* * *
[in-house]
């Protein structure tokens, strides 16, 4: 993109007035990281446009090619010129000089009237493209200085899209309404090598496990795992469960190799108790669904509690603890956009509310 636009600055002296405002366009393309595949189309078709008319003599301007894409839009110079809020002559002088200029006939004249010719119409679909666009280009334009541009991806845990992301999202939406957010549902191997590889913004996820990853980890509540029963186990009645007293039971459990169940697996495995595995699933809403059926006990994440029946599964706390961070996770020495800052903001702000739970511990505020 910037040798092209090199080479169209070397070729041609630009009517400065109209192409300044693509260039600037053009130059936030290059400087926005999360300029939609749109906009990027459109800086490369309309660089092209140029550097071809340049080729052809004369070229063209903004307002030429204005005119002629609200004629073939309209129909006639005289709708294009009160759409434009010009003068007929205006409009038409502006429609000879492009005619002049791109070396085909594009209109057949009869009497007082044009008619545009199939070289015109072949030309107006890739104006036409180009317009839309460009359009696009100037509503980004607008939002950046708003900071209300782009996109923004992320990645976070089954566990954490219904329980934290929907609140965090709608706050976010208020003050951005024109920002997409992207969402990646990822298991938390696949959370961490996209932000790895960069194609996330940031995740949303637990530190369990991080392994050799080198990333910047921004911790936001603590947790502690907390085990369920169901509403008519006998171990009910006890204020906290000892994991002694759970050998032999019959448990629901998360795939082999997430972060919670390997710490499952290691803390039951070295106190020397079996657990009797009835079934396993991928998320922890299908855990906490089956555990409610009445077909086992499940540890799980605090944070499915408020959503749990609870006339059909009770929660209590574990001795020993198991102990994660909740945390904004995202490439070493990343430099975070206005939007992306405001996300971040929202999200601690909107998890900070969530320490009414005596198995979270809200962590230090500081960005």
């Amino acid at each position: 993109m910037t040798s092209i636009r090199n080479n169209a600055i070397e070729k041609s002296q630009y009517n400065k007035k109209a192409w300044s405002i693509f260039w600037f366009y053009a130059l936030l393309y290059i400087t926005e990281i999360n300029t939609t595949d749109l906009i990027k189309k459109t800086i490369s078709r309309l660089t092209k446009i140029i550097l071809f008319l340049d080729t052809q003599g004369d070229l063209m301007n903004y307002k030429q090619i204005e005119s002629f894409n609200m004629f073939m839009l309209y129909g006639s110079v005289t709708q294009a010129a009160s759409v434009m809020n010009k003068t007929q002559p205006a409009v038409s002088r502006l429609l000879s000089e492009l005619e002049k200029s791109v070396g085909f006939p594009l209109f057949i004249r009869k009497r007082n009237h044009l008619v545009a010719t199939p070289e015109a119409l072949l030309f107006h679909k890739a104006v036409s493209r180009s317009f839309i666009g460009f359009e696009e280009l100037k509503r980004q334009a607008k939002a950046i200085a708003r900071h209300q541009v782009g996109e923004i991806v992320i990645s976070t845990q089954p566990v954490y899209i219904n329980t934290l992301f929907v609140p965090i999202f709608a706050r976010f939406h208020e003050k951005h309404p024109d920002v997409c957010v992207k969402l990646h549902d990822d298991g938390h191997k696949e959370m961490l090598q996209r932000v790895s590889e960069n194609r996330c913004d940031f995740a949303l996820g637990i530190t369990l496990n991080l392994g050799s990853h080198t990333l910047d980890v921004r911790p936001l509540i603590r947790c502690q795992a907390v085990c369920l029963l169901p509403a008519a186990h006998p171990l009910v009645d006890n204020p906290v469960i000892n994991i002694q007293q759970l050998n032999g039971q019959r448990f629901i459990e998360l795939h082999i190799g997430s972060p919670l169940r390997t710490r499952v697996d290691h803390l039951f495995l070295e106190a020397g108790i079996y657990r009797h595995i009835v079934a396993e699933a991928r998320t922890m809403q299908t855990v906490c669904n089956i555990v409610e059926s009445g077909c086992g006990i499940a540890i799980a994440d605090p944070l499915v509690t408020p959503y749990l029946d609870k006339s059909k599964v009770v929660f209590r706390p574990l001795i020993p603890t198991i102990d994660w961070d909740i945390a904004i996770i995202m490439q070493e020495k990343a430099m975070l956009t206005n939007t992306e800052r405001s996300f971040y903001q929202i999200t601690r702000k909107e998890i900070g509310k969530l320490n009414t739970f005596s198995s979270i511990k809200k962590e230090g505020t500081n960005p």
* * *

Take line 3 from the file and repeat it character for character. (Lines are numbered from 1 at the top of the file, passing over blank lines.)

């Amino acid at each position: 993109m910037t040798s092209i636009r090199n080479n169209a600055i070397e070729k041609s002296q630009y009517n400065k007035k109209a192409w300044s405002i693509f260039w600037f366009y053009a130059l936030l393309y290059i400087t926005e990281i999360n300029t939609t595949d749109l906009i990027k189309k459109t800086i490369s078709r309309l660089t092209k446009i140029i550097l071809f008319l340049d080729t052809q003599g004369d070229l063209m301007n903004y307002k030429q090619i204005e005119s002629f894409n609200m004629f073939m839009l309209y129909g006639s110079v005289t709708q294009a010129a009160s759409v434009m809020n010009k003068t007929q002559p205006a409009v038409s002088r502006l429609l000879s000089e492009l005619e002049k200029s791109v070396g085909f006939p594009l209109f057949i004249r009869k009497r007082n009237h044009l008619v545009a010719t199939p070289e015109a119409l072949l030309f107006h679909k890739a104006v036409s493209r180009s317009f839309i666009g460009f359009e696009e280009l100037k509503r980004q334009a607008k939002a950046i200085a708003r900071h209300q541009v782009g996109e923004i991806v992320i990645s976070t845990q089954p566990v954490y899209i219904n329980t934290l992301f929907v609140p965090i999202f709608a706050r976010f939406h208020e003050k951005h309404p024109d920002v997409c957010v992207k969402l990646h549902d990822d298991g938390h191997k696949e959370m961490l090598q996209r932000v790895s590889e960069n194609r996330c913004d940031f995740a949303l996820g637990i530190t369990l496990n991080l392994g050799s990853h080198t990333l910047d980890v921004r911790p936001l509540i603590r947790c502690q795992a907390v085990c369920l029963l169901p509403a008519a186990h006998p171990l009910v009645d006890n204020p906290v469960i000892n994991i002694q007293q759970l050998n032999g039971q019959r448990f629901i459990e998360l795939h082999i190799g997430s972060p919670l169940r390997t710490r499952v697996d290691h803390l039951f495995l070295e106190a020397g108790i079996y657990r009797h595995i009835v079934a396993e699933a991928r998320t922890m809403q299908t855990v906490c669904n089956i555990v409610e059926s009445g077909c086992g006990i499940a540890i799980a994440d605090p944070l499915v509690t408020p959503y749990l029946d609870k006339s059909k599964v009770v929660f209590r706390p574990l001795i020993p603890t198991i102990d994660w961070d909740i945390a904004i996770i995202m490439q070493e020495k990343a430099m975070l956009t206005n939007t992306e800052r405001s996300f971040y903001q929202i999200t601690r702000k909107e998890i900070g509310k969530l320490n009414t739970f005596s198995s979270i511990k809200k962590e230090g505020t500081n960005p």